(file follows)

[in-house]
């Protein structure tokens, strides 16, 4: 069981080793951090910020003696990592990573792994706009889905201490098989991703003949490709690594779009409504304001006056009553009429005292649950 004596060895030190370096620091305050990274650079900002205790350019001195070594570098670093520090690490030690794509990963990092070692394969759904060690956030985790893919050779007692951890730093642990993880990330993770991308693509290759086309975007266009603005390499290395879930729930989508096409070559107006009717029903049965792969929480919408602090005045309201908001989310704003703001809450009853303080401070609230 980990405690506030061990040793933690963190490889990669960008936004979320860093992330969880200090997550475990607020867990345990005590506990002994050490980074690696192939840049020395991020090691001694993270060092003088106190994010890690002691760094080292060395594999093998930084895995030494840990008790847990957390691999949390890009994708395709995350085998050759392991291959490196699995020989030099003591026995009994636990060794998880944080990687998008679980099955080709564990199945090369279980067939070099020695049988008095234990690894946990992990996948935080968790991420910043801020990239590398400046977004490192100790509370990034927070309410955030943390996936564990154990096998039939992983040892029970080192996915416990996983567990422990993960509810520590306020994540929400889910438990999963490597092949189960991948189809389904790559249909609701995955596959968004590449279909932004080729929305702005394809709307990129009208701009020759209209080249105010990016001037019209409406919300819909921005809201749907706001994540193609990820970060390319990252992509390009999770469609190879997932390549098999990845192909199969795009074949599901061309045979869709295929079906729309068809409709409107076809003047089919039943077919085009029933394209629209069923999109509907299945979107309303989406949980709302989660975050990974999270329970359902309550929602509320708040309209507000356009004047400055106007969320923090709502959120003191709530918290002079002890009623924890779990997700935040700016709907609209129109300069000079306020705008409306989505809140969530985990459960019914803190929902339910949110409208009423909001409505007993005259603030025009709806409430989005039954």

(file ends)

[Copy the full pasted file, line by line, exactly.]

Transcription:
[in-house]
């Protein structure tokens, strides 16, 4: 069981080793951090910020003696990592990573792994706009889905201490098989991703003949490709690594779009409504304001006056009553009429005292649950 004596060895030190370096620091305050990274650079900002205790350019001195070594570098670093520090690490030690794509990963990092070692394969759904060690956030985790893919050779007692951890730093642990993880990330993770991308693509290759086309975007266009603005390499290395879930729930989508096409070559107006009717029903049965792969929480919408602090005045309201908001989310704003703001809450009853303080401070609230 980990405690506030061990040793933690963190490889990669960008936004979320860093992330969880200090997550475990607020867990345990005590506990002994050490980074690696192939840049020395991020090691001694993270060092003088106190994010890690002691760094080292060395594999093998930084895995030494840990008790847990957390691999949390890009994708395709995350085998050759392991291959490196699995020989030099003591026995009994636990060794998880944080990687998008679980099955080709564990199945090369279980067939070099020695049988008095234990690894946990992990996948935080968790991420910043801020990239590398400046977004490192100790509370990034927070309410955030943390996936564990154990096998039939992983040892029970080192996915416990996983567990422990993960509810520590306020994540929400889910438990999963490597092949189960991948189809389904790559249909609701995955596959968004590449279909932004080729929305702005394809709307990129009208701009020759209209080249105010990016001037019209409406919300819909921005809201749907706001994540193609990820970060390319990252992509390009999770469609190879997932390549098999990845192909199969795009074949599901061309045979869709295929079906729309068809409709409107076809003047089919039943077919085009029933394209629209069923999109509907299945979107309303989406949980709302989660975050990974999270329970359902309550929602509320708040309209507000356009004047400055106007969320923090709502959120003191709530918290002079002890009623924890779990997700935040700016709907609209129109300069000079306020705008409306989505809140969530985990459960019914803190929902339910949110409208009423909001409505007993005259603030025009709806409430989005039954």